Denver immigrants have cost city up to $340 million, according to estimates

By Barnini Chakraborty
June 10, 2024 5:00 am

Denver has spent up to $340 million to clothe, educate, feed, and provide healthcare for thousands of illegal immigrants who have made their way to Colorado’s capital city in the past two years, according to new estimates from the Common Sense Institute.

The “sanctuary city” has cared for more than 42,195 migrants, according to the city’s dashboard, which updates its totals daily.

Motorists move northbound along South Broadway as the skyline of Denver stands as a backdrop on Feb. 12, 2024, in Englewood, Colorado. Denver has been disrupted by an influx of largely Venezuelan migrants who head north from Mexico, becoming a flashpoint in elections locally and nationally. (AP Photo/David Zalubowski)

There are presently 446 newcomers seeking shelter in hotels. While the number of illegal immigrants crossing into the state has significantly dropped off since its January highs, the city, which boasts a population of 710,000, is struggling to accommodate the new arrivals.

Most recently, Denver rolled out its controversial new strategy to offer illegal immigrants six months of free housing, job training, language instruction, and legal support in filing asylum claims. The goal is that after the six-month term is up, they will be ready to either move on or become productive residents who are able to make a living legally and contribute to the economy.

“This is investing in people to set them up to be independent and thrive,” said Sarah Plastino, who is overseeing the program. “We know that when we set people up for success, people really do succeed.”

The city expects to enroll 800 migrants in the coming months, though only those who don’t yet qualify for a work permit can participate in the program.

The majority of migrants who have traveled to Denver are from Venezuela, Colombia, El Salvador, Guatemala, and Honduras.

To date, Denver has spent an estimated $70 million in migrant response goods and services. The services have been administered partly by the city and partly by nonprofit organizations.

During the height of the migrant influx earlier this year, Denver officials estimated it would cost the city $180 million to care for them through the end of 2024. The city has since revised its estimate to $90 million.

Denver has tapped into federal funding from existing programs, city grant programs, and from cuts to the city’s budget to free up the funds.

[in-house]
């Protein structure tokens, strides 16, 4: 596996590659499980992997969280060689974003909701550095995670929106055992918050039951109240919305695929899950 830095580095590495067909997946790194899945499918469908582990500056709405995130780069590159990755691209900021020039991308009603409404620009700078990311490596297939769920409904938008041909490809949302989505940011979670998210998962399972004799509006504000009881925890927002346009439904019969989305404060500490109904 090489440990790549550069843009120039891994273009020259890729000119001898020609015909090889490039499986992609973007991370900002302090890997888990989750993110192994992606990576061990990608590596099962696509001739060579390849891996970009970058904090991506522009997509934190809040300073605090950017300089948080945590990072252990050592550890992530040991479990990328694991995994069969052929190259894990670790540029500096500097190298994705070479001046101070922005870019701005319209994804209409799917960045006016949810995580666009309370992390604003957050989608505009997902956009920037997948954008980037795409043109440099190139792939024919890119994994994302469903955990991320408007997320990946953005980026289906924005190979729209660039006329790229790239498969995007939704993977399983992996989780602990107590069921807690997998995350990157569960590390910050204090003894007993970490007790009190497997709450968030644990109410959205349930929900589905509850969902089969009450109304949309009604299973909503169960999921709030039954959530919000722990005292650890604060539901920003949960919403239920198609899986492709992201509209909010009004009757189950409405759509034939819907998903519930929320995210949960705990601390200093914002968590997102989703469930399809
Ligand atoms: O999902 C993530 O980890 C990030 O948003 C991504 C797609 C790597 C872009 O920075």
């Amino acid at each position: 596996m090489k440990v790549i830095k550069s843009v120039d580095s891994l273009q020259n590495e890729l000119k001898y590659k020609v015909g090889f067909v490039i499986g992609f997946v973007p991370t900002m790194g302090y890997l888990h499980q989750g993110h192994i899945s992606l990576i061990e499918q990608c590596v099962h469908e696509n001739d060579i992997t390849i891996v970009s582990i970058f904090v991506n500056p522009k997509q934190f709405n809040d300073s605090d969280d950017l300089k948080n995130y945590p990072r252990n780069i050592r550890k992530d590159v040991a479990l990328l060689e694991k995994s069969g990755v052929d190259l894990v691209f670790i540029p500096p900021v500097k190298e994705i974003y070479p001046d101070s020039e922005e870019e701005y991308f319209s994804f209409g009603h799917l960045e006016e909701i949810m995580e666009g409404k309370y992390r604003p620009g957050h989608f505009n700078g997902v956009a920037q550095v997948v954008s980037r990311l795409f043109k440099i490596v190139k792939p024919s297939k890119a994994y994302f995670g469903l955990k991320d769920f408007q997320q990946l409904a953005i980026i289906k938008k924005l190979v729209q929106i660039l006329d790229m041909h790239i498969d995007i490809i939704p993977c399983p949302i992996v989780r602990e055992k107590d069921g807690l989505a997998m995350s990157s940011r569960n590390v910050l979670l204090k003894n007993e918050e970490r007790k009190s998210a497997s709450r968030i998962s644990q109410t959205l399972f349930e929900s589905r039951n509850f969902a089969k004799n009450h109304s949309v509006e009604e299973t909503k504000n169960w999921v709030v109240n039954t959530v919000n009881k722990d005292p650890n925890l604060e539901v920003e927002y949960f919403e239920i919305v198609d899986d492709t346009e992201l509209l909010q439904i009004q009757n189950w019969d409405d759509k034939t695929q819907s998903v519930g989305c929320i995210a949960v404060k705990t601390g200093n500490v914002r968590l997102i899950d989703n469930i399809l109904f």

“To fund the estimated $90 million in funding through 2024, the Denver City Council faced a requested $45 million cut, $17 million of which came from public safety agencies including Denver Police Department ($8.4 million) and Denver Fire Department ($2.5 million),” according to the report.

The drain on resources has led to resentment from locals and surrounding counties that have said they don’t have the means to shoulder the responsibilities associated with caring for them.

To be sure, the Denver metropolitan area has been hit the hardest when it comes to education and providing healthcare for the migrants.

Since December 2022, 17 school districts have seen 15,725 new migrant students. Denver Public Schools saw a growth of 5,322 migrant students, of whom 55% were from Venezuela, Colombia, Guatemala, El Salvador, and Honduras, according to the Common Sense Institute.

Nearby Aurora Public Schools enrolled 3,839 new students in total, with 2,026 coming from the five Latin American countries. Cherry Creek schools saw 624 new students, Jefferson County had 608, Adams 12 Five Star Schools saw 344, and Westminster Public Schools saw 299 new arrivals.

“At $14,100 in instruction support per student, the number of students the Denver metro school districts absorbed from the five countries will cost $98 million,” the report noted.

There has also been a significant hike in healthcare costs.

In Denver, hospitals spent about $2,931 in uncompensated care per migrant, while area emergency departments provided an estimated $47.6 million in free care, according to the report.